VALUE OF “TECH”
Mike Rule – President/CEO CU-Tech, LLC.
I constantly have discussions with company principals who have difficulty in understanding the difference between tech “costs” and tech “value” as it relates to employees and companies. Some tell us that they recognize that technology can be expensive, but they have no guidelines to fully understand its value.
Here’s what we know, as it relates to cost of tech: Based on industry standards, we know that it can cost between $1500 and $2000 per year for basic technology needs per employee.
The value of increased efficiencies can be at least double those numbers. Yet, many companies want to go “on the cheap”, not understanding that they are increasing their actual costs and cutting their own own bottom-line profitability through inefficiency, instability and data loss.
Let’s suppose you have 50 employees, with an actual technology budget of $75,000-$100,000 a year for technology. This is just for basic hardware and software, network support. This does not include any other special technology needs like a CRM, specialty software, etc.
Here’s another example: an accounting firm with about 25 employees can spend upwards of $100,000 per year for technology. That's around $4000.00 per employee. This still does not include Internet costs or software costs. This is just what it takes to provide annual support for their business, the amount of software they use and any infrastructure that is required for support.
Because this type of company is so software intensive and uses a lot of specialty software, it requires substantial server resources and horsepower to do their accounting, the costs are naturally higher.
In our experience, smaller companies 5 to 10 employees tend to run around $1500 per employee while larger companies of between 25 and 100 employees, tend to run closer to 2000.00 per employee.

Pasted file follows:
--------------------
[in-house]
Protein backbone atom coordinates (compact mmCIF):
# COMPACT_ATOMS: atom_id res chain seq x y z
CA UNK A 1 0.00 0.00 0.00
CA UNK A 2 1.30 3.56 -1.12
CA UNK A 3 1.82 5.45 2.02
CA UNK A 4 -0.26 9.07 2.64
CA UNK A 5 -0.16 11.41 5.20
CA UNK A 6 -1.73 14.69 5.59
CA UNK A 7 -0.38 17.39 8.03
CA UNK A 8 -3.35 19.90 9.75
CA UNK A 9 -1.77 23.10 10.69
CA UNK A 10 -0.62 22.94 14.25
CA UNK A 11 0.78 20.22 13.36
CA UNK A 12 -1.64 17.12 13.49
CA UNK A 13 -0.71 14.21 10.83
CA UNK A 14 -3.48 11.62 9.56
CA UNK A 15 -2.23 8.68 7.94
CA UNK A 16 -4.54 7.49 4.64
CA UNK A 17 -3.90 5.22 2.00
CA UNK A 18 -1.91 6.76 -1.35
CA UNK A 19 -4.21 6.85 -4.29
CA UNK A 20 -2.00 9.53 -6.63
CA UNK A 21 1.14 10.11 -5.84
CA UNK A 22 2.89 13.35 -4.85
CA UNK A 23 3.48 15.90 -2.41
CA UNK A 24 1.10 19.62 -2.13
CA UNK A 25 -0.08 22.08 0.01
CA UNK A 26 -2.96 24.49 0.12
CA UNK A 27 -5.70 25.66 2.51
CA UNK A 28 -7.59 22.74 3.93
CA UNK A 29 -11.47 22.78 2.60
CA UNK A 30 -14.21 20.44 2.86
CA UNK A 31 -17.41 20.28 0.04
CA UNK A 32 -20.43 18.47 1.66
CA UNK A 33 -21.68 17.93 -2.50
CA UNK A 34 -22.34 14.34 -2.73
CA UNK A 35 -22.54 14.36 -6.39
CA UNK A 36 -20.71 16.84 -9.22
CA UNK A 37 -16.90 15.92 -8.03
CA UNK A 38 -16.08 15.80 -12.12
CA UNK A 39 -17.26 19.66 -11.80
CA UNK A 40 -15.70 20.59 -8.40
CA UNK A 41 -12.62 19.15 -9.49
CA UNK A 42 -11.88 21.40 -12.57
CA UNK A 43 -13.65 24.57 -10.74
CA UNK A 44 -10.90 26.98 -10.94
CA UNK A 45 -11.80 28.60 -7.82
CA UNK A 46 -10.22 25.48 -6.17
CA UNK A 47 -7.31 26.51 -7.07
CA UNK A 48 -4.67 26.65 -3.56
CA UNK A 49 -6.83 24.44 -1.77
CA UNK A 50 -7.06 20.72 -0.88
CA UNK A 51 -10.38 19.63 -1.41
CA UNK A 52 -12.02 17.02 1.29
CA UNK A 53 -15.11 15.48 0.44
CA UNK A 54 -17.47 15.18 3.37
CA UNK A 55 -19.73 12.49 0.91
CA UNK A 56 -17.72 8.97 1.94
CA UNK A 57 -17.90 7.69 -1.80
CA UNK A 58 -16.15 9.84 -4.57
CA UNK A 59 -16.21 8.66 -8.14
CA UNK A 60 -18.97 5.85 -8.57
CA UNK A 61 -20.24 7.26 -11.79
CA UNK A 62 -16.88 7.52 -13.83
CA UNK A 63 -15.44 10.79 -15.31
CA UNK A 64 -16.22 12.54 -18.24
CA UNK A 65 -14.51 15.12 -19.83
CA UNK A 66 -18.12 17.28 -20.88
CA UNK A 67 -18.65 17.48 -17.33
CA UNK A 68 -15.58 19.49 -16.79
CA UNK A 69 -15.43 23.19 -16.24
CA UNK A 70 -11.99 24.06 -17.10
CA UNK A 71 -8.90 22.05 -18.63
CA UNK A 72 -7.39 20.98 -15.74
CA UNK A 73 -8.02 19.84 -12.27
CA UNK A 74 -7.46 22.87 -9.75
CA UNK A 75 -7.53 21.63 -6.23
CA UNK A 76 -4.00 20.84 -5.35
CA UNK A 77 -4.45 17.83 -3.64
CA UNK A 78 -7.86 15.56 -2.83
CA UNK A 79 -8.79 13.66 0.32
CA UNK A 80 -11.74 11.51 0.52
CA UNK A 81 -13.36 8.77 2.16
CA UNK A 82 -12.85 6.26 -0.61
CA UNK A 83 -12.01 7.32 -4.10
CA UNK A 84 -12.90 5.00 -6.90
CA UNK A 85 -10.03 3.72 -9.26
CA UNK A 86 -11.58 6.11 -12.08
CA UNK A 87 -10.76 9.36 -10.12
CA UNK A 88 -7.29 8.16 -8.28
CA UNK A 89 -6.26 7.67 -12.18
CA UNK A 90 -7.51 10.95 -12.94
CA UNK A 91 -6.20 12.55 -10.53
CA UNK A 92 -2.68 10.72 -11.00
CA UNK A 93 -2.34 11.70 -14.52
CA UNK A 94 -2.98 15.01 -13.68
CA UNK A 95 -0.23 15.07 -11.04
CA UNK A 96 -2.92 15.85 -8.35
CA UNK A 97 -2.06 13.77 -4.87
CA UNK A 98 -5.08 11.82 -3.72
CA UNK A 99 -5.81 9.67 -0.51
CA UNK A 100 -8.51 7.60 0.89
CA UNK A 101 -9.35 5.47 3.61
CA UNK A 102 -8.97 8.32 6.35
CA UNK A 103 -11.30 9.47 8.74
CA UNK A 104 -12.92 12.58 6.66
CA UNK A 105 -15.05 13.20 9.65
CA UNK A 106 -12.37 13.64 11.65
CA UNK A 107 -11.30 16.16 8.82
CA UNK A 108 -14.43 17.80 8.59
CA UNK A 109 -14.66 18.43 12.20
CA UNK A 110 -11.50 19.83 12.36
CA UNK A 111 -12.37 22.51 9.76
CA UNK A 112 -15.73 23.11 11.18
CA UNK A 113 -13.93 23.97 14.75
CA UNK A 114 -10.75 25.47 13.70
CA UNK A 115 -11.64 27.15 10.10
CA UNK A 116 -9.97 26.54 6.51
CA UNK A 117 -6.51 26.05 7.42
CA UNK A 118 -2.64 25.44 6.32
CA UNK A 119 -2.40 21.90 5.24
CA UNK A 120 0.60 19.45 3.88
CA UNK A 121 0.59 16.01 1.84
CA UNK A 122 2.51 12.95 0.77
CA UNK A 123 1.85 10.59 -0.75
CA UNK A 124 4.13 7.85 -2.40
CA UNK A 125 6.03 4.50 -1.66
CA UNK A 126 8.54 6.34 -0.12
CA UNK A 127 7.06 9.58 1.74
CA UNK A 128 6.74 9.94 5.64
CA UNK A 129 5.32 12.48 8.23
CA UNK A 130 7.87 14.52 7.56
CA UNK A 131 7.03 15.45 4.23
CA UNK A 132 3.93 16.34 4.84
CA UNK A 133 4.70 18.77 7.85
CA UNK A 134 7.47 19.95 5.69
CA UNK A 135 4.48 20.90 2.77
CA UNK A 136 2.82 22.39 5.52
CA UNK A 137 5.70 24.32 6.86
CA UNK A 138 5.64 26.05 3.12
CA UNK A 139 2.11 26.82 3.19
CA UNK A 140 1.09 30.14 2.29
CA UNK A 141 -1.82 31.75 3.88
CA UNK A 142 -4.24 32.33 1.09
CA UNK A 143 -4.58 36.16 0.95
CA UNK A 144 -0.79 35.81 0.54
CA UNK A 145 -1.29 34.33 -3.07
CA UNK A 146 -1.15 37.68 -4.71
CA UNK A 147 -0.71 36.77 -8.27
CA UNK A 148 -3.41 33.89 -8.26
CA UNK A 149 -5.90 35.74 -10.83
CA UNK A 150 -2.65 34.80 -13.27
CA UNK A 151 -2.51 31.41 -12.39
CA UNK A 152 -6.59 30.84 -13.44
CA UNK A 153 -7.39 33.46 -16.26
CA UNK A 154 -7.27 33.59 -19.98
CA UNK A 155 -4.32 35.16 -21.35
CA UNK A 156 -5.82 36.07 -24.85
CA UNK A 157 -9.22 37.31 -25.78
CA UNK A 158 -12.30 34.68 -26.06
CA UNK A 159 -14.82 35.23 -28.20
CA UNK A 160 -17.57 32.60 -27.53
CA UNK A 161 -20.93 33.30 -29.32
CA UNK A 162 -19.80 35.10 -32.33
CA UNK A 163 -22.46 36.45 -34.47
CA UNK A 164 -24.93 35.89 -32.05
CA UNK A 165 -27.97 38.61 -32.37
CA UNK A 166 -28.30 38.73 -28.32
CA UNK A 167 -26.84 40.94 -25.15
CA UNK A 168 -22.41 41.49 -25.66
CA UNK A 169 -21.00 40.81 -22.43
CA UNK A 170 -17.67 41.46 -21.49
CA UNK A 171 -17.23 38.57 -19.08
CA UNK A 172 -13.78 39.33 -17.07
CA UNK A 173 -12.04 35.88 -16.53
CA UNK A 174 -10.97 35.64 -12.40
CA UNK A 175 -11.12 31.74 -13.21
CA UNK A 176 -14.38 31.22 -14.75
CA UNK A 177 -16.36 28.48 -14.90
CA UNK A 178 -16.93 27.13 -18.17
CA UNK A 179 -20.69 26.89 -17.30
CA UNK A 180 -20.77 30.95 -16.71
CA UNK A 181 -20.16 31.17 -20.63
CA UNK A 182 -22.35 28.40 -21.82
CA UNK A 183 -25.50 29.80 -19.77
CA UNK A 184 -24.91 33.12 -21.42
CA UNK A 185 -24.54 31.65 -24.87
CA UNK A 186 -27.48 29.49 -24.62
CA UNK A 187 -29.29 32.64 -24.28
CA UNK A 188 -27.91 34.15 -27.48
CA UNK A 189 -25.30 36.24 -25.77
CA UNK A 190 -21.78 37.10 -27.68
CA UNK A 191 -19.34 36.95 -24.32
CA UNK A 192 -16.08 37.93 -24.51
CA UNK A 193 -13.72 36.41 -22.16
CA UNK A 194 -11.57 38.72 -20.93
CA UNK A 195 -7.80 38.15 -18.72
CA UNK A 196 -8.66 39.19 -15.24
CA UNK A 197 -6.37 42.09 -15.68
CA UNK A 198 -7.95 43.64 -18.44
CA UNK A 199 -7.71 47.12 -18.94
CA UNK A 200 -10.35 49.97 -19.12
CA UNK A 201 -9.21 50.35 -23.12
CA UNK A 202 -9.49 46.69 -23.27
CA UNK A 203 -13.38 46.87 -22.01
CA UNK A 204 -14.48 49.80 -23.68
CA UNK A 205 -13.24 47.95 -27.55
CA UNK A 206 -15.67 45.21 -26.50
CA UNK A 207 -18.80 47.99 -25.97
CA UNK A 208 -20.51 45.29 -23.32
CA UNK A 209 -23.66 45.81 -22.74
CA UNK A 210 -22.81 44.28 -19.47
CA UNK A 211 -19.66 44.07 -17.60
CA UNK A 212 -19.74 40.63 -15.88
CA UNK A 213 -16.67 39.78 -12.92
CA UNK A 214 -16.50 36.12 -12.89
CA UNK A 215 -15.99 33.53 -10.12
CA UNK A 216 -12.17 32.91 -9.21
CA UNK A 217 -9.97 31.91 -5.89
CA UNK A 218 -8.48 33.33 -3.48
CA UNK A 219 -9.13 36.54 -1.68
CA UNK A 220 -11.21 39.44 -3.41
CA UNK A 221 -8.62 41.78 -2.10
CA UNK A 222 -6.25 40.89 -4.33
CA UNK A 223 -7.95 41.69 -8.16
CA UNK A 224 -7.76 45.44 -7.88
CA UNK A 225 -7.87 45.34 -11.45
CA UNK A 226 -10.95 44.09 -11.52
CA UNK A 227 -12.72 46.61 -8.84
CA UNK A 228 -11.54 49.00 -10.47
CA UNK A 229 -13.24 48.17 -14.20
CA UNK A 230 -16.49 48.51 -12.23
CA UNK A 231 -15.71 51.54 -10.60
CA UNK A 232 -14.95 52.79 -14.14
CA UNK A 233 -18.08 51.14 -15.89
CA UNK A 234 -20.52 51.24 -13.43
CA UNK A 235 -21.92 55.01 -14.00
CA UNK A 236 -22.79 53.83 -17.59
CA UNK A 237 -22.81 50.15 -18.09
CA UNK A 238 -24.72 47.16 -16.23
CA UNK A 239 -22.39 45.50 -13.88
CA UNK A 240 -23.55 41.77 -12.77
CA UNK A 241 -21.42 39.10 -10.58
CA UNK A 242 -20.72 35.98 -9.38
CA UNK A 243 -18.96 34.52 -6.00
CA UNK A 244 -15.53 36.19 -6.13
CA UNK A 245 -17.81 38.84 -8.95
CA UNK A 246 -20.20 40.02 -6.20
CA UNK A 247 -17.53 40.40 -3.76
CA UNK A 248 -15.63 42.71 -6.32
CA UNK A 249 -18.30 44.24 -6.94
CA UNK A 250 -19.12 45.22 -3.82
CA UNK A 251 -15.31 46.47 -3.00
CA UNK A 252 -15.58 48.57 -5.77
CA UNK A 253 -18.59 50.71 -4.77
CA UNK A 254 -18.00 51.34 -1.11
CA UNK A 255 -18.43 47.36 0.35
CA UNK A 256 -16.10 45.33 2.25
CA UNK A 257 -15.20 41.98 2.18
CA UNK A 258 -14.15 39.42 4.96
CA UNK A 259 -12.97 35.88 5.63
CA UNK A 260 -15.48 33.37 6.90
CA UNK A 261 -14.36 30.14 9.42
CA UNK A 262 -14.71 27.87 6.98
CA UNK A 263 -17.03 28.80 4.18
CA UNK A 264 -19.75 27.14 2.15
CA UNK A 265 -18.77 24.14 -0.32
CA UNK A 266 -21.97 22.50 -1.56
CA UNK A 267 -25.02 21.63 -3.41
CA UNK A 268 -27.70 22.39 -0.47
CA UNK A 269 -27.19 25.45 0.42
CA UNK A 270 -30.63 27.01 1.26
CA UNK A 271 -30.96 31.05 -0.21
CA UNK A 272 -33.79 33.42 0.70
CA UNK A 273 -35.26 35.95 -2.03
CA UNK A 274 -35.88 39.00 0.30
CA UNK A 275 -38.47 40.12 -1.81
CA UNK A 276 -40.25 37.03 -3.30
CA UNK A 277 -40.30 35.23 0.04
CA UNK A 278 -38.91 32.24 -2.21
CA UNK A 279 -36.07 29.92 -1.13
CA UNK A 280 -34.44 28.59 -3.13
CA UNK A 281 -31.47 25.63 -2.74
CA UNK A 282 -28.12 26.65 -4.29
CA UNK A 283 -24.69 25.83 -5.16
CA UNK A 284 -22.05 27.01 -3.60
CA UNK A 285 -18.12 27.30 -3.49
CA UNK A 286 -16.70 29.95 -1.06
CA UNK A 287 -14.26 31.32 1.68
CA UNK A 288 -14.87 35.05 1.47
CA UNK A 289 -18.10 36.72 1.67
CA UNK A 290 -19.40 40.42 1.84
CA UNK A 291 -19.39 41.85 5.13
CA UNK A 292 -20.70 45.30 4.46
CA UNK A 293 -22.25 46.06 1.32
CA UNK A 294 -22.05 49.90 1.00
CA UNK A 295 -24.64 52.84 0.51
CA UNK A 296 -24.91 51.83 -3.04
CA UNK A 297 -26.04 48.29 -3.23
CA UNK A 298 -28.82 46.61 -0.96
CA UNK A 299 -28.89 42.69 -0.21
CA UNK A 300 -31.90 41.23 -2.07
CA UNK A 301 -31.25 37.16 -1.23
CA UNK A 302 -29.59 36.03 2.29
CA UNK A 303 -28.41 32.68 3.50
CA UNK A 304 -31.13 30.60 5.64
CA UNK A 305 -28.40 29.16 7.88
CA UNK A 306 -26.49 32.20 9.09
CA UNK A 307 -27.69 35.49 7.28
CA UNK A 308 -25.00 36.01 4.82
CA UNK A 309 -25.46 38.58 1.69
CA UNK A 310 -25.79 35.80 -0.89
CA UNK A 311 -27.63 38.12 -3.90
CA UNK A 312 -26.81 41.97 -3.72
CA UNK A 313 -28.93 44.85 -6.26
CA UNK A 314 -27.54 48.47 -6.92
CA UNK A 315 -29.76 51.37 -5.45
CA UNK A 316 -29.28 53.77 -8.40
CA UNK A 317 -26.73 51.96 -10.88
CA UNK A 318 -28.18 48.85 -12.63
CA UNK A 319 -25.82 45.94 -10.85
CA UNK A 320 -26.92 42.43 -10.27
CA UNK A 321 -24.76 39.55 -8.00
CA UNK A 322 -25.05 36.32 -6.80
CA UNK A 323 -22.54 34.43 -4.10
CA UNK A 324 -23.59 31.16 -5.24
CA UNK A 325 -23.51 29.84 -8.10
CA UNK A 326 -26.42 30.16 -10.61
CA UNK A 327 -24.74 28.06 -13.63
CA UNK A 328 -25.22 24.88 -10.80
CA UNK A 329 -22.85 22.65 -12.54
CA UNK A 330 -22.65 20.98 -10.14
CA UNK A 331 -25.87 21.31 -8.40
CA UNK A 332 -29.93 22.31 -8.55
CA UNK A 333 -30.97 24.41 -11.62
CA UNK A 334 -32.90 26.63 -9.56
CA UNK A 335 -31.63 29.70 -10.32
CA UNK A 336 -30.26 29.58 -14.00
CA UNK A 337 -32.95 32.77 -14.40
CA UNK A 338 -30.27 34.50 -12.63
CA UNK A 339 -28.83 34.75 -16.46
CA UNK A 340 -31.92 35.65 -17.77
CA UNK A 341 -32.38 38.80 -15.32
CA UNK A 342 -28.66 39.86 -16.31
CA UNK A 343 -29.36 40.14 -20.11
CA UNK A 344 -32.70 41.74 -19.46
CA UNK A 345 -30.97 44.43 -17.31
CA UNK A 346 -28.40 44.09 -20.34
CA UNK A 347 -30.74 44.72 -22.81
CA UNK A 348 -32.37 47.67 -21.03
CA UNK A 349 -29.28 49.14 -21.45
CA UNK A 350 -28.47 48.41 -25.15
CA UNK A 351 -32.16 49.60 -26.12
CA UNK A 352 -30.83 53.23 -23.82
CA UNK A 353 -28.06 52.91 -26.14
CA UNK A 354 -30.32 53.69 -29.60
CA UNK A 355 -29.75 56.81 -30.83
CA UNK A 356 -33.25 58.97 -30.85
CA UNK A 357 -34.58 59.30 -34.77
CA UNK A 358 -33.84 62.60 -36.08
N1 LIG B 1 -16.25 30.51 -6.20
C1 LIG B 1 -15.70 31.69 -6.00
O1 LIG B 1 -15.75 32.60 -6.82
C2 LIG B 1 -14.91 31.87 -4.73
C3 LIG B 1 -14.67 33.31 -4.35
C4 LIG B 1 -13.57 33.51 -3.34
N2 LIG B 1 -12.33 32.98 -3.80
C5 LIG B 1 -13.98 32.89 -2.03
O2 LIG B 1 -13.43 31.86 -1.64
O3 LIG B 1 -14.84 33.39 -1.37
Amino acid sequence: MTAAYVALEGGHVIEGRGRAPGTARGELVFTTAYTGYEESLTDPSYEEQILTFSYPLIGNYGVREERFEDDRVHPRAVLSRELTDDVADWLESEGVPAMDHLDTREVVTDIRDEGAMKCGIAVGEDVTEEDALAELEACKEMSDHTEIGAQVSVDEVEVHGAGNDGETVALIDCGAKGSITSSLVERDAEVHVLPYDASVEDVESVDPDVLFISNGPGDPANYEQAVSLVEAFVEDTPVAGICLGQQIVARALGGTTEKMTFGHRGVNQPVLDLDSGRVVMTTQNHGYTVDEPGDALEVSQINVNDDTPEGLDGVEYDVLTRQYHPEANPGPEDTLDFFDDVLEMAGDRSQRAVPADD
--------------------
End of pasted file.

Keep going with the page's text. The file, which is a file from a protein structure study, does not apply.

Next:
This makes a lot of sense, because it requires more infrastructure to support a larger network with a company with multiple locations.
We often have customers who elect to buy home user grade equipment. They visit the local mass merchandiser and buy a laptop, or a router to install in their business. They fail to understand why the equipment does not perform well, or why their network and/or Wi-Fi doesn't work well.
IMPORTANT: Home user hardware is NOT designed for all day use. The electronic components inside are cheaper because home use is generally only a small part of the day. Contrast that to business use where equipment runs ALL day, ALL week! Professional grade hardware is DESIGNED AND PRODUCED MADE for constant use, and to handle large amounts of data. The bottom line, if you go cheap on technology, technology will always be a frustration.
Here is the key to changing ‘cost’ to ‘value’…Let’s call it – “e-Valuation”.
e-Valuate the issue. Just tossing good money at a cost issue, in an attempt to remedy an ongoing situation, will not fix it.
Are you spending more than the value you believe you are or or not receiving? Perhaps an evaluation with industry professionals such as CU-Tech will help you and your company to lower costs and increase profitability and efficiencies.
Growing and emerging companies usually have more difficulties grasping a realistic idea of the real costs of technology, and how they can best convert those costs into margins.
Companies of 15 employees have different objectives than those of 50 or even 100 employees. And, it can be a struggle to come to terms with these changing objectives.
Locate a reputable tech firm that understands needs assessments and will work with you as you learn to control unwanted costs and can help you to realize more value, maximizing efficiency and profitability.
Michael J. Rule (b. 1966) earned the BS from Northern Michigan University and has received credit towards a Masters Degree from Spring Arbor University. An active entrepreneur, Mr. Rule is the owner and CEO of CU Tech, a multi-location technology company. His other business ventures include: founder and owner of WayPoint, a personal and business consulting firm; managing partner at CU Data Management, a company specializing in CRM management as well as data management and reporting; and managing partner of Iron Fist LLC. Mr. Rule is a respected community leader in rural Michigan, serving as President of the Cass City Chamber of Commerce (where he heads a subcommittee on business growth and development) and Co-Chair of the Cass City Downtown Development Authority and the Cass City Economic Development Group. He also is chariman of the Advisory Committee for the Computer Technology Management Program at the Tuscola Technology Center. Mr. Rule is the co-lyricist, lead guitarist and vocalist for the American rock band Iron Fist, an undertaking in which he also handles audio engineering and production duties.